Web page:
Brahma Sutras – According to Shankara 3-4 15-16
Topic 15 - Childlike state means the state of innocence, being free from anger, passion, etc.
अनाविष्कुर्वन्, अन्वयात् ॥ ५० ॥
anāviṣkurvan, anvayāt || 50 ||
anāviṣkurvan—Without manifesting himself; anvayāt—on account of the context.
50. (The childlike state means) without manifesting himself, on account of the context.
In the passage of the Brihadāraṇyaka quoted in Sutra 47, the childlike state is enjoined on an aspirant after Knowledge. The question is what is exactly meant by this?
Does it mean to be like a child without any idea of purity and impurity and doing whatever one likes, or does it mean to be guileless and without the sense of egoism as a child?
The Sutra says it is the latter and not the former, because that is detrimental to Knowledge.
It means one has not to manifest or give vent to any of the passions and has to be guileless and without the sense of egoism. It refers to the innate innocence of a child.
Such a meaning alone is appropriate to the context, purity and innocence being helpful to Knowledge.
Topic 16 - The time of the origination of Knowledge when the Vidyā is practised
अइहिकमप्यप्रस्तुतप्रतिबन्धे, तद्दर्शनात् ॥ ५१ ॥
aihikamapyaprastutapratibandhe, taddarśanāt || 51 ||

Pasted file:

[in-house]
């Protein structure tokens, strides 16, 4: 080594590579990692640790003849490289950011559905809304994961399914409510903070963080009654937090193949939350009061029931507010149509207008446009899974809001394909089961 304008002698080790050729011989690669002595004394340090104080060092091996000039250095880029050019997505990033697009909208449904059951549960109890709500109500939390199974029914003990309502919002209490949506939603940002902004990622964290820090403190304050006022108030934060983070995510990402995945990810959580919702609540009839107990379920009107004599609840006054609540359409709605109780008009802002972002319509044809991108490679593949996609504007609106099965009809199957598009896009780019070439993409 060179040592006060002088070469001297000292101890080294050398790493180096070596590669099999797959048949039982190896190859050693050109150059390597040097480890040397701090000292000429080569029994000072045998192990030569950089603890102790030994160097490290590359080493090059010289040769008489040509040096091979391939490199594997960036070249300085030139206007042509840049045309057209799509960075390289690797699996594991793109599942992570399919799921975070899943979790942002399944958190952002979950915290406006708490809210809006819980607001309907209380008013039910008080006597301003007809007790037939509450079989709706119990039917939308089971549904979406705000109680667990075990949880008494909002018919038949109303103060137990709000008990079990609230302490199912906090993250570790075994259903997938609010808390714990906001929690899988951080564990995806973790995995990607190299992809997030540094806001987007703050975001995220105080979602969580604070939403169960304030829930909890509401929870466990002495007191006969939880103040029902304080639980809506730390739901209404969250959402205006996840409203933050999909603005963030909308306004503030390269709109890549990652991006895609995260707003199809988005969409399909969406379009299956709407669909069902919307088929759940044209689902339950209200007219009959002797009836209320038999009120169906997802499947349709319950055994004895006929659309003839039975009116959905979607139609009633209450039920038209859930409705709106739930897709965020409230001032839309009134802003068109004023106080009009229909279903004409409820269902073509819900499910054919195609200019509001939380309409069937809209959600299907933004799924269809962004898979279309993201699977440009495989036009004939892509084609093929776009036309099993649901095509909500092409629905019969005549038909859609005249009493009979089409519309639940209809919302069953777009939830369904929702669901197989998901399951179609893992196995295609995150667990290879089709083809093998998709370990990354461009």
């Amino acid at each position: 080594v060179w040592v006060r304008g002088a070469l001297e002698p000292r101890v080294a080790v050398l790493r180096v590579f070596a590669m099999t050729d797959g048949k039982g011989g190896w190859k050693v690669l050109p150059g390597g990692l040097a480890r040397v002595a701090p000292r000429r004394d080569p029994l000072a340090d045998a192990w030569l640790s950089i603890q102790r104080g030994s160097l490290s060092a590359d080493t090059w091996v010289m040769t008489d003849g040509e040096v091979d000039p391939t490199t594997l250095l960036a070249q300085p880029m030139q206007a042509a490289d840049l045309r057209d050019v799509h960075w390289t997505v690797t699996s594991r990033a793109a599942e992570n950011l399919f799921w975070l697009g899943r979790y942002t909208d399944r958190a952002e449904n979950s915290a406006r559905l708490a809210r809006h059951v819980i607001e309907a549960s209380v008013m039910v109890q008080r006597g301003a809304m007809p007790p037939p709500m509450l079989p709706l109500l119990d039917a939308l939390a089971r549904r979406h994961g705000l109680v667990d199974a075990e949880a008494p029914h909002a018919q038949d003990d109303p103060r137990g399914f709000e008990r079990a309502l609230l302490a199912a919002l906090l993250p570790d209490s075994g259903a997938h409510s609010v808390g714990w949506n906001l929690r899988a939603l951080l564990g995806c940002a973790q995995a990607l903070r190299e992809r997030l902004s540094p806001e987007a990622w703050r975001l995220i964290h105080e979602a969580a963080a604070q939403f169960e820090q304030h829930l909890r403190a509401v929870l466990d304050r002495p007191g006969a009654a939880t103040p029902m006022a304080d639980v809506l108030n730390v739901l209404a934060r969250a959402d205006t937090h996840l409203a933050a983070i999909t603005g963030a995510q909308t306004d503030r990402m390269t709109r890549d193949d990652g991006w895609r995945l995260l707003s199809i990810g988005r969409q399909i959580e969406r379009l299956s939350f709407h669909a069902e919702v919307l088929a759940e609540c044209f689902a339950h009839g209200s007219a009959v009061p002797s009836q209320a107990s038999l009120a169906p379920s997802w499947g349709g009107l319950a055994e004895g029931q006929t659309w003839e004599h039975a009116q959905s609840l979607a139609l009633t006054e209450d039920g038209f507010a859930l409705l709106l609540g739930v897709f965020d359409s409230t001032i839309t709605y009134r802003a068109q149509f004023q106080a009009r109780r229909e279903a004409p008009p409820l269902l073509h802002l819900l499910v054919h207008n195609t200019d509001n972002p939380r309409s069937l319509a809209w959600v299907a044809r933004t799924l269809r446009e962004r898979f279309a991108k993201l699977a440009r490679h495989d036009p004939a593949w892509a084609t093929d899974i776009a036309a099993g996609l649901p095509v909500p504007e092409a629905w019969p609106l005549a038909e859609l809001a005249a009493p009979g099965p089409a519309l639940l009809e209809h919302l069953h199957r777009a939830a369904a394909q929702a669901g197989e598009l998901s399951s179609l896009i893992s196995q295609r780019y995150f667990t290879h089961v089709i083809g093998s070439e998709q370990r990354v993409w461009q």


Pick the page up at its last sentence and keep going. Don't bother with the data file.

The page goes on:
aihikam—In this life; api—even; aprastuta-pratibandhe—if there is no obstruction to it (the means adopted); tat-darśanāt—because it is so seen from the scriptures.
51. (The fruition of Knowledge may take place) even in this life if there be no obstruction to it (the means adopted), because it is so seen from the scriptures.
From Sutra 26 the various means to Knowledge have been discussed. The question now is whether Knowledge resulting from these means comes in this life or in the life to come.
This Sutra says that it may come in this life only if there is no obstruction to its manifestation from extraneous causes.
For it often happens that when the fruition of Knowledge is about to take place it is retarded by the fruit of some other stronger work, which is also about to fructify. In such cases Knowledge comes in the next life.
That is why the scriptures declare that it is difficult to realize the Self: “Even to hear of It is not available to many; many even having heard of It cannot comprehend” etc. (Kath, 1. 2. 7).
The Gītā also says: “There he is united with the intelligence acquired in his former body” etc. (Gītā 6. 43); “The Yogi, striving assiduously, purified of taint, gradually gaining perfection through many births, then reaches the highest goal” (Ibid 6. 45).
Moreover, that Knowledge sometimes fructifies in the next life is known from the life of Vāmadeva who possessed Knowledge even while he was in the womb.
This shows that it must have been the result of his past actions, for he could not have practised any Vidyās in the womb.
Knowledge did not manifest in his previous life owing to obstruction, and this being removed when he was in the womb, Knowledge fructified as a result of his past Sādhana.